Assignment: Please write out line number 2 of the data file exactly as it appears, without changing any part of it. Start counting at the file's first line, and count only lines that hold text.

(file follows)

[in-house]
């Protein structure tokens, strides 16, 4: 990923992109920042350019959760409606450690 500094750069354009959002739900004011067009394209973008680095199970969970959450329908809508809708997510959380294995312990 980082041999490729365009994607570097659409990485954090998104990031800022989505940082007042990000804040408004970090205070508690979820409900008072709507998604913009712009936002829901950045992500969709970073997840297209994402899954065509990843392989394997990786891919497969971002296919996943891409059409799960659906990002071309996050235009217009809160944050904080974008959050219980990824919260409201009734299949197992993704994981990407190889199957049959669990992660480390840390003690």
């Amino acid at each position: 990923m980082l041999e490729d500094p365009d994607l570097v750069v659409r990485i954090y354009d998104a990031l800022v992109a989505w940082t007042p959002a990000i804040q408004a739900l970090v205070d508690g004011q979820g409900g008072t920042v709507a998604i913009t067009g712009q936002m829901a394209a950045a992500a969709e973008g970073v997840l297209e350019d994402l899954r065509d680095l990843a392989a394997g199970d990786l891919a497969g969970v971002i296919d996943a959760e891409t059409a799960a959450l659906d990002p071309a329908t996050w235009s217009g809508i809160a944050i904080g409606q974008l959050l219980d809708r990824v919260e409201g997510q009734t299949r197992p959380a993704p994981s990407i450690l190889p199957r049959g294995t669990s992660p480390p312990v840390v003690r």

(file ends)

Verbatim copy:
């Protein structure tokens, strides 16, 4: 990923992109920042350019959760409606450690 500094750069354009959002739900004011067009394209973008680095199970969970959450329908809508809708997510959380294995312990 980082041999490729365009994607570097659409990485954090998104990031800022989505940082007042990000804040408004970090205070508690979820409900008072709507998604913009712009936002829901950045992500969709970073997840297209994402899954065509990843392989394997990786891919497969971002296919996943891409059409799960659906990002071309996050235009217009809160944050904080974008959050219980990824919260409201009734299949197992993704994981990407190889199957049959669990992660480390840390003690």